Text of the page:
Sen. Pat RobertsCharles (Pat) Patrick RobertsSenate GOP urges Trump administration to work closely with Congress on NAFTA This week: House GOP regroups after farm bill failure Singer Jason Mraz: Too much political 'combat' in Washington MORE (R-Kan.) introduced a bill Thursday that would prohibit federal education mandates, such as President Obama’s Common Core standards and Race to the Top.

Roberts said the Learning Opportunities Created At the Local (LOCAL) Level Act, S. 1974, would preserve state education autonomy by prohibiting the federal government from “coercing” states to adopt education standards in order to receive more federal money.

“Setting high standards for our schools, our teachers and our children is the right thing to do, but those standards should be decided in Kansas, without bribes or mandates from Washington,” Roberts said. “We need to get the federal government out of the classroom, and return community decisions back to where they belong — in the community.”

In 2007, Secretary of Education Arne Duncan announced Common Core — a voluntary program designed to create a federal standard of education and raise student performance in reading and math. Duncan has advocated this approach because he says it will ensure U.S. students are able to compete and be mobile.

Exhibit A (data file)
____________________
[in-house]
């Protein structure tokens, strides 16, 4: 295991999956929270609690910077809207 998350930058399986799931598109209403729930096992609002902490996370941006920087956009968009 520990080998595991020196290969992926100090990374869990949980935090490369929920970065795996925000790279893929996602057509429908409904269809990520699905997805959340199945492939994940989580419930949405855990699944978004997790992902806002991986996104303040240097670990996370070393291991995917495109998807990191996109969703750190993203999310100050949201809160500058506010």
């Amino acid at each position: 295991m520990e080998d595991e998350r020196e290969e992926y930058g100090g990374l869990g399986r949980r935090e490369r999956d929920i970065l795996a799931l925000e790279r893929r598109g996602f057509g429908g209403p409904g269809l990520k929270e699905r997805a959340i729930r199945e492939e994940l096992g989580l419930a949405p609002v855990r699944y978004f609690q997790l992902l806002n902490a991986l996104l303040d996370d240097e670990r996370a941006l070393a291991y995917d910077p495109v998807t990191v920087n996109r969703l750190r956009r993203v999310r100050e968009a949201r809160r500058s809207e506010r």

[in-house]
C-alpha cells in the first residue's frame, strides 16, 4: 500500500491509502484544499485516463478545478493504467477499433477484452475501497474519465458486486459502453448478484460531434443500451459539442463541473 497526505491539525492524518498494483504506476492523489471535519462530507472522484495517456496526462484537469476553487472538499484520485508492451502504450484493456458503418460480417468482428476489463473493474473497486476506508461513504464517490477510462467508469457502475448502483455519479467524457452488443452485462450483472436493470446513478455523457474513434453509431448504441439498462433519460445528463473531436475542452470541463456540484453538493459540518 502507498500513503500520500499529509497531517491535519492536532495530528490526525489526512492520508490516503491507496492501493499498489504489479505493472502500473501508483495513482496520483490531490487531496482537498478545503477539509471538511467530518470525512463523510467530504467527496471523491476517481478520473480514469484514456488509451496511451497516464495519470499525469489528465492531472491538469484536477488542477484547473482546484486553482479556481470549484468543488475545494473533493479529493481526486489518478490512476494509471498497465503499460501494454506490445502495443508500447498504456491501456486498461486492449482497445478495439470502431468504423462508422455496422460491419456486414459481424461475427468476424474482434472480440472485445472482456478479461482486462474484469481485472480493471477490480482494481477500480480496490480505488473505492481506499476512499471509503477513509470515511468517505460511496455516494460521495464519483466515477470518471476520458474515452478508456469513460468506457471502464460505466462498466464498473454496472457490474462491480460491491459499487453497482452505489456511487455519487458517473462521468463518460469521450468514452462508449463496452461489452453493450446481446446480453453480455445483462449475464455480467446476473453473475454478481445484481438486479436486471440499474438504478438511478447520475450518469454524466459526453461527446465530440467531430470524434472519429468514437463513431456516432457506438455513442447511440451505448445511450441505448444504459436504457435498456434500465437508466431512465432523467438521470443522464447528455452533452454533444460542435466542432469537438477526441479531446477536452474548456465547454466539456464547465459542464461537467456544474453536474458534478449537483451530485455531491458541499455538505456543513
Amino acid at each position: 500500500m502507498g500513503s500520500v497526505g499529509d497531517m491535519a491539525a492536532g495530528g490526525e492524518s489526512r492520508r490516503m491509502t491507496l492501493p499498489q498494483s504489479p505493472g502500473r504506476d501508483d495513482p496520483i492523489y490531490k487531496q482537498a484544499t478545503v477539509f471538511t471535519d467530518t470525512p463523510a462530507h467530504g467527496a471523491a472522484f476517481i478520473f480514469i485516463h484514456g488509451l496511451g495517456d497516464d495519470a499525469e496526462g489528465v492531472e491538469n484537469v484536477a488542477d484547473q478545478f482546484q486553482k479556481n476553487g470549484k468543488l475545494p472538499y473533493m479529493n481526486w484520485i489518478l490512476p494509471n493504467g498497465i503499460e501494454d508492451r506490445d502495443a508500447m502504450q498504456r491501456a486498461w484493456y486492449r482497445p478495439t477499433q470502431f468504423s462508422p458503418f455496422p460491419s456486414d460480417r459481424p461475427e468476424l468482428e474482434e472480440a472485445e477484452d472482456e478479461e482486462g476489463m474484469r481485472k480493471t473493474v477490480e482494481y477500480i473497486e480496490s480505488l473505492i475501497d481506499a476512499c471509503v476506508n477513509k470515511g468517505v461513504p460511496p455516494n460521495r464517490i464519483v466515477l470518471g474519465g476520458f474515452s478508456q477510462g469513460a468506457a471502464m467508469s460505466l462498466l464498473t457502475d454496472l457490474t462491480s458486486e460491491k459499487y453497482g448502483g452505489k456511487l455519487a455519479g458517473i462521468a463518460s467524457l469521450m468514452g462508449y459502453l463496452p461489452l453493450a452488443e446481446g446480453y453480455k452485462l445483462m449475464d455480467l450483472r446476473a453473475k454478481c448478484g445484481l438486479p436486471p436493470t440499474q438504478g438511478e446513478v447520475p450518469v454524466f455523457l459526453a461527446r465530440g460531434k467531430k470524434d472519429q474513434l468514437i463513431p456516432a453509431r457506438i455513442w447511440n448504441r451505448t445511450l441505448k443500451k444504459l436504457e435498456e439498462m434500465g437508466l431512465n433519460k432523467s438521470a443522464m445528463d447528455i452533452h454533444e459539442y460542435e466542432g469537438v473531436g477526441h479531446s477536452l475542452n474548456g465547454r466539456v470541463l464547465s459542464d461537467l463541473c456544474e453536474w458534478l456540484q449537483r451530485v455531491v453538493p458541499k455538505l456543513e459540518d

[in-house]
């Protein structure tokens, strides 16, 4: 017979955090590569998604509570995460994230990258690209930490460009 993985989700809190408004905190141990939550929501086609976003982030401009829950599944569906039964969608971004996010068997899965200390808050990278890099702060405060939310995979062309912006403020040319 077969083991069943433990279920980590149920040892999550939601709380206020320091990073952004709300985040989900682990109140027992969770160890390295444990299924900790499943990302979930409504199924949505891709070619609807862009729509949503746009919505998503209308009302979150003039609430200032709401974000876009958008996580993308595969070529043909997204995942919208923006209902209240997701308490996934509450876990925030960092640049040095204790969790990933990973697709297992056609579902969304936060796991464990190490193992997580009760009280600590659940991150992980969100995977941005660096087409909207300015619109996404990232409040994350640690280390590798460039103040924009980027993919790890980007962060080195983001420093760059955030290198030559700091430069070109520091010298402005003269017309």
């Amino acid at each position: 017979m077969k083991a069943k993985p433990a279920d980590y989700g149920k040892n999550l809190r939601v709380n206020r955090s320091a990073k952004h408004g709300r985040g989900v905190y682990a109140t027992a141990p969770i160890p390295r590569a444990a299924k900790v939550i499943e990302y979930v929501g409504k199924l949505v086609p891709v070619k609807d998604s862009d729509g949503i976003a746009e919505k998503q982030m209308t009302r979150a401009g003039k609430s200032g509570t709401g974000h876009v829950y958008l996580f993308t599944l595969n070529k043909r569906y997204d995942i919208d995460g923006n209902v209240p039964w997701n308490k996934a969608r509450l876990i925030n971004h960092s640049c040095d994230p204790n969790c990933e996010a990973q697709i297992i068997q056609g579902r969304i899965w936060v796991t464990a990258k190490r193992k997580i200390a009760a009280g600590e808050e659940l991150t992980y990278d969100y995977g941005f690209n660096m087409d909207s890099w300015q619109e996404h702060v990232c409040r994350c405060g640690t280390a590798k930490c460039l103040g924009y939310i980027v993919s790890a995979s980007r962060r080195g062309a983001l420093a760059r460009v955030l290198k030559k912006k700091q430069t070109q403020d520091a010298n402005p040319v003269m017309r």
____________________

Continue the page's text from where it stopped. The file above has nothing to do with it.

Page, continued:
The administration also created the multibillion-dollar Race to the Top program that encouraged states to adopt the Common Core standards by requiring its use in order to receive more federal grants for education.

But Roberts's bill would stop such federal programs by prohibiting the federal government from intervening in a state’s education standards, curricula and assessments through the use of incentives, mandates, grants, waivers “or any other form of manipulation.”

“Unfortunately, it is evident that certain waivers from onerous education requirements have been granted only to those states that agree to implement the White House’s preferred education policies,” Roberts said. “My bill ensures states retain their authority to determine the curriculum and standards that are best for their students.”

Roberts, who serves on the Senate Health, Education, Labor and Pensions Committee, has been a vocal critic of Race to the Top since its inception.